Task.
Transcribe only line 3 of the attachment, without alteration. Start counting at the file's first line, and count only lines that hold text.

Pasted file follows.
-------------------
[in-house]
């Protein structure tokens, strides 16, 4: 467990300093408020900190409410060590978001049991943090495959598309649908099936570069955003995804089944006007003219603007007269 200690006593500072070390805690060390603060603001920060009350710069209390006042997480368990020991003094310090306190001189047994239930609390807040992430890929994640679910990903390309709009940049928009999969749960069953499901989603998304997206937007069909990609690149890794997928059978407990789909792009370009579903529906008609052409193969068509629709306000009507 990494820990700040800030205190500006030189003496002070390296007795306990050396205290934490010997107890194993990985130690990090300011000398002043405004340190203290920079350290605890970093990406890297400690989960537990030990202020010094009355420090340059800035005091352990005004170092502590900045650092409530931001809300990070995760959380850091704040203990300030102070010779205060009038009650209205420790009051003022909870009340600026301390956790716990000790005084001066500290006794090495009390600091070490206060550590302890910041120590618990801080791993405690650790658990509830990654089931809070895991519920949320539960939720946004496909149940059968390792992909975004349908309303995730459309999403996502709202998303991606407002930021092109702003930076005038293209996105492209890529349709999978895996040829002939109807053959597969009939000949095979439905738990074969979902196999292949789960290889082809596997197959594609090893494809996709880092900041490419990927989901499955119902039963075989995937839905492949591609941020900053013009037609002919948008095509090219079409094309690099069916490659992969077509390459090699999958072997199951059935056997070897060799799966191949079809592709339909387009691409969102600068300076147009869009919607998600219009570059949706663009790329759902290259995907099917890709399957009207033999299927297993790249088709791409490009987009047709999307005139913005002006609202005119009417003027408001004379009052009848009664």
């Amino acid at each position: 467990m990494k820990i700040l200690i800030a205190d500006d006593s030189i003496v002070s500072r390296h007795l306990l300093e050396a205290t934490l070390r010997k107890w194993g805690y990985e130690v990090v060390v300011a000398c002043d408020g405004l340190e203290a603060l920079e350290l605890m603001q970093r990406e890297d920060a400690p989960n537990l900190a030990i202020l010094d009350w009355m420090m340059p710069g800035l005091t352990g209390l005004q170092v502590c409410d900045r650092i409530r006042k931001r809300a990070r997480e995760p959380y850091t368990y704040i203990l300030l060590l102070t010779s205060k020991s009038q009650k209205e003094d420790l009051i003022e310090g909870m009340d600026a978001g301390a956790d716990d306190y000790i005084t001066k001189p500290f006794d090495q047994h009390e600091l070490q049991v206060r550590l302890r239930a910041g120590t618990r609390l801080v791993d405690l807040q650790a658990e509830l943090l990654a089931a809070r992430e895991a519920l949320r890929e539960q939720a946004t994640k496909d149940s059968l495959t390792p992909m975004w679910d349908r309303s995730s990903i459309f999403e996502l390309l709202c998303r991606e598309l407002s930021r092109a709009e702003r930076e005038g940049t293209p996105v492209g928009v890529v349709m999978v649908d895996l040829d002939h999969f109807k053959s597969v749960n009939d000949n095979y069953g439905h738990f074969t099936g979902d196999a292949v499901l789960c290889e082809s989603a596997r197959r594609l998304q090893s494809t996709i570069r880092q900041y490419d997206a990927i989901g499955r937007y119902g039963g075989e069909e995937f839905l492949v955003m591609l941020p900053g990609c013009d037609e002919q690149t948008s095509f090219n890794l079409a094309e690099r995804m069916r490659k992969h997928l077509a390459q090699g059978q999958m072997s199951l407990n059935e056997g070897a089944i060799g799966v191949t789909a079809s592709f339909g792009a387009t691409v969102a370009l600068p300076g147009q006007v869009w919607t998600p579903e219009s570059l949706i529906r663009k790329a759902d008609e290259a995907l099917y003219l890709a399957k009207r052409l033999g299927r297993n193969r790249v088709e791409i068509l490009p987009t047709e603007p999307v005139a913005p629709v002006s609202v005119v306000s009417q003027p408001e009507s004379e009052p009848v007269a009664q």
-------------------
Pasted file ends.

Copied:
């Amino acid at each position: 467990m990494k820990i700040l200690i800030a205190d500006d006593s030189i003496v002070s500072r390296h007795l306990l300093e050396a205290t934490l070390r010997k107890w194993g805690y990985e130690v990090v060390v300011a000398c002043d408020g405004l340190e203290a603060l920079e350290l605890m603001q970093r990406e890297d920060a400690p989960n537990l900190a030990i202020l010094d009350w009355m420090m340059p710069g800035l005091t352990g209390l005004q170092v502590c409410d900045r650092i409530r006042k931001r809300a990070r997480e995760p959380y850091t368990y704040i203990l300030l060590l102070t010779s205060k020991s009038q009650k209205e003094d420790l009051i003022e310090g909870m009340d600026a978001g301390a956790d716990d306190y000790i005084t001066k001189p500290f006794d090495q047994h009390e600091l070490q049991v206060r550590l302890r239930a910041g120590t618990r609390l801080v791993d405690l807040q650790a658990e509830l943090l990654a089931a809070r992430e895991a519920l949320r890929e539960q939720a946004t994640k496909d149940s059968l495959t390792p992909m975004w679910d349908r309303s995730s990903i459309f999403e996502l390309l709202c998303r991606e598309l407002s930021r092109a709009e702003r930076e005038g940049t293209p996105v492209g928009v890529v349709m999978v649908d895996l040829d002939h999969f109807k053959s597969v749960n009939d000949n095979y069953g439905h738990f074969t099936g979902d196999a292949v499901l789960c290889e082809s989603a596997r197959r594609l998304q090893s494809t996709i570069r880092q900041y490419d997206a990927i989901g499955r937007y119902g039963g075989e069909e995937f839905l492949v955003m591609l941020p900053g990609c013009d037609e002919q690149t948008s095509f090219n890794l079409a094309e690099r995804m069916r490659k992969h997928l077509a390459q090699g059978q999958m072997s199951l407990n059935e056997g070897a089944i060799g799966v191949t789909a079809s592709f339909g792009a387009t691409v969102a370009l600068p300076g147009q006007v869009w919607t998600p579903e219009s570059l949706i529906r663009k790329a759902d008609e290259a995907l099917y003219l890709a399957k009207r052409l033999g299927r297993n193969r790249v088709e791409i068509l490009p987009t047709e603007p999307v005139a913005p629709v002006s609202v005119v306000s009417q003027p408001e009507s004379e009052p009848v007269a009664q």